Pro-biotics to the Rescue
by Tammera J. Karr, PhD
There is confusion over what is a probiotic versus an enzyme, and what are prebiotics. These are questions I answer on a regular basis and for the general consumer, the confusion often persists due to advertising language.
“The Immune System comprises all structures and processes that are involved in defeating the attempts of environmental forces to overrun, destroy or gain control of any part of the body.” In other words, it is your personal army, sanitation crew, and demolition expert. Specifically, it comprises anatomic barriers consisting of the skin and mucous membranes, which physically block the entry of antigens (wee bugs) into the body, physiologic barriers (body temperature and acidity) that inhibit the growth of or kill detrimental microorganisms and the various organs and cells of the immune system itself. The overall coordination of the immune system takes place in the Hypothalamus and Pineal Gland.
So now that cleared up the confusion didn’t it! Think of your body as a vast galaxy with millions of planets and possibilities for lifeforms. Ya, I know the Trekkie in me came out , but hey it is the 50th anniversary after all. All of your organ systems, i.e., worlds; have their own bacteria working to keep everything running like clockwork. When we look at current DNA studies, we find the human DNA makes up only 2% of the DNA that makes us who we are. So that makes probiotics a vital component of human health, one that has been largely overlooked until the last 5 years.
When the digestive tract becomes compromised by processed foods, stress, chemicals, environmental toxins, and heavy metals; the health of the entire body is imperiled. Our immune system protects us from not only viruses, bacteria, and yeasts but also from naturally occurring mutant cells that can form into cancers.
A study released in April of 2016, reported the reduction of proinflammatory markers in children while taking just one strain of beneficial bacteria. “Supplementation with B. breve strains for three months resulted in a significant decline in TNF-alpha levels. A follow-up examination three months after probiotic supplementation ceased revealed a rise in TNF-alpha levels.”
“The study authors concluded, “Probiotic intervention with B. breve strains has shown a positive effect on decreasing the production of proinflammatory cytokine TNF-alpha in children with CD on GFD.” (Klemenak M, et al. Dig Dis Sci. 2015;60:3386-92.)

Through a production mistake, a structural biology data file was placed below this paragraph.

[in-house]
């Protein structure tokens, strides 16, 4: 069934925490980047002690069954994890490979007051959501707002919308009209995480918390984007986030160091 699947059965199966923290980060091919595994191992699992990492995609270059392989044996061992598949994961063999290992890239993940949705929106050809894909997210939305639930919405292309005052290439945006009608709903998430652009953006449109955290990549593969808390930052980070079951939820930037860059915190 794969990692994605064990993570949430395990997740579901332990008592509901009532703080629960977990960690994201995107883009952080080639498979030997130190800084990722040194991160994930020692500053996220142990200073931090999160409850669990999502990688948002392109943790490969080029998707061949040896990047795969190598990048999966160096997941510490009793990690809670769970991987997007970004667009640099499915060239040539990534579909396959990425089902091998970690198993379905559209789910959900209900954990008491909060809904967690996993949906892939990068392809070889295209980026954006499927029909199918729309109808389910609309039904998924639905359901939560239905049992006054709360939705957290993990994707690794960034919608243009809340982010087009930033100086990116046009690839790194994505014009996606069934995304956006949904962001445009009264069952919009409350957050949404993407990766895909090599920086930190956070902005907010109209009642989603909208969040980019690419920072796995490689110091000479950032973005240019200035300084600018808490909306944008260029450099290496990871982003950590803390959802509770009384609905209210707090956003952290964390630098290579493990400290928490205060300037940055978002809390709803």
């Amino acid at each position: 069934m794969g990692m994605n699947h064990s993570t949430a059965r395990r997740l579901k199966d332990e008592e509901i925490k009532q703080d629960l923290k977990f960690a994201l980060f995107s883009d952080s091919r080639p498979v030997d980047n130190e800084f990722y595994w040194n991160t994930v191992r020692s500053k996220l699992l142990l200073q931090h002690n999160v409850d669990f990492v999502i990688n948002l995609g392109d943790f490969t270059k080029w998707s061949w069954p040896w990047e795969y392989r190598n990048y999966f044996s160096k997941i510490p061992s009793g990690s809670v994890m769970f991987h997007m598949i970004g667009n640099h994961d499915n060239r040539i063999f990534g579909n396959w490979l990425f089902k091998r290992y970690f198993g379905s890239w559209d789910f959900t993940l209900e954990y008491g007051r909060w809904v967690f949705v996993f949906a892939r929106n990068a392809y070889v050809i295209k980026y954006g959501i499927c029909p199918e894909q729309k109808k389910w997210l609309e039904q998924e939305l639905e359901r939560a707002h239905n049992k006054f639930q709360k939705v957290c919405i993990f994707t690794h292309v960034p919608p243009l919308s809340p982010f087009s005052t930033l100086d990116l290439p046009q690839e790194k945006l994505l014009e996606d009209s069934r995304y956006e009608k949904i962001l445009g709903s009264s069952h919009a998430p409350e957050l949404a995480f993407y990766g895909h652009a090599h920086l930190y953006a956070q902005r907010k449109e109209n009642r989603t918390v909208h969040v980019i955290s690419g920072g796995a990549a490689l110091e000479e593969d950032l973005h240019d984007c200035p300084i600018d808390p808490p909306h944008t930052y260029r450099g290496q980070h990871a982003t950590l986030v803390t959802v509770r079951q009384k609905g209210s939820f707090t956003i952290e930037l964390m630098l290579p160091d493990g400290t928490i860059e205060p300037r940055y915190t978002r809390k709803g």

Also known as Beneficial Digestive Tract Bacteria, and Beneficial Intestinal Bacteria:
Beneficial microorganisms are beneficial to human health and are too small to be visible to the naked eye. An imbalance in the ratio between beneficial microorganisms and detrimental microorganisms in the body is known as dysbiosis. Probiotics comprise approximately 90% of digestive tract bacteria in healthy persons.
Probiotics in the colon can lower total serum cholesterol levels, causing remission in ulcerative colitis, treat urinary tract infections (UTIs), produce hydrogen peroxide (utilized by the body to “extinguish” neutralized antigen/antibody complexes). In the colon, probiotics ferment insoluble fiber, starch, and undigested carbohydrates. This is crucial for individuals with diabetes.
The short-chain saturated fatty acids produced by this fermentation are the principal source of energy for the epithelial cells of the colon. In addition probiotics manufacture vitamins that not only help with energy and nerve function but are necessary for brain health: Biotin, Choline, Folic Acid, Inositol, PABA (Para Aminobenzoic Acid), Vitamin B2, Vitamin B5, Vitamin B6, and Vitamin K.
Fructooligosaccharides (FOS) are considered a soluble fiber and a prebiotic that support the growth of beneficial microorganisms in the intestinal tract while inhibiting the growth of harmful bacteria. FOS provide nourishment to most types of beneficial bacteria living organisms requiring nutrition like any living organism.
Pharmaceutical antibiotics destroy the body’s beneficial bacteria – as a side effect of their primary purpose of killing detrimental bacteria. Long-term usage (e.g. more than one month) of grapefruit seed extract, significant amounts of raw garlic, goldenseal, and pasteurized foods have been found to destroy the body’s endogenous probiotics in the digestive tract equally.
Ideally, retailers of probiotic products should store their inventory under refrigeration (beneficial bacteria die at a much faster rate when they are not refrigerated). A recent survey conducted by the National Nutritional Foods Association (USA) found that 50% of probiotic supplements in retail stores contained significantly fewer viable beneficial bacteria than claimed on the label. Freeze-dried (lypholized) probiotic supplements, usually in the form of powder have a longer shelf life than non-freeze-dried products.
To healthy guts full of happy probiotics
Y. Y. Loong et al. A Review on the Effects of Probiotics and Antibiotics towards Clostridium difficile Infections. Pertanika Journal of Science and Technology, 21 (2): 293 – 302 (2013)
S. Hempel, S. J. Newberry, A. R. Maher, Z. Wang, J. N. V. Miles, R. Shanman, B. Johnsen, P. G. Shekelle. Probiotics for the Prevention and Treatment of Antibiotic-Associated Diarrhea: A Systematic Review and Meta-analysis. JAMA: The Journal of the American Medical Association, 2012; 307 (18): 1959 DOI: 10.1001/jama.2012.3507
American Gastroenterological Association. “Feeding gut microbiota: Nutrition, probiotics key factors for digestive health.” ScienceDaily. ScienceDaily, 10 March 2014. <www.sciencedaily.com/releases/2014/03/140310111541.htm>.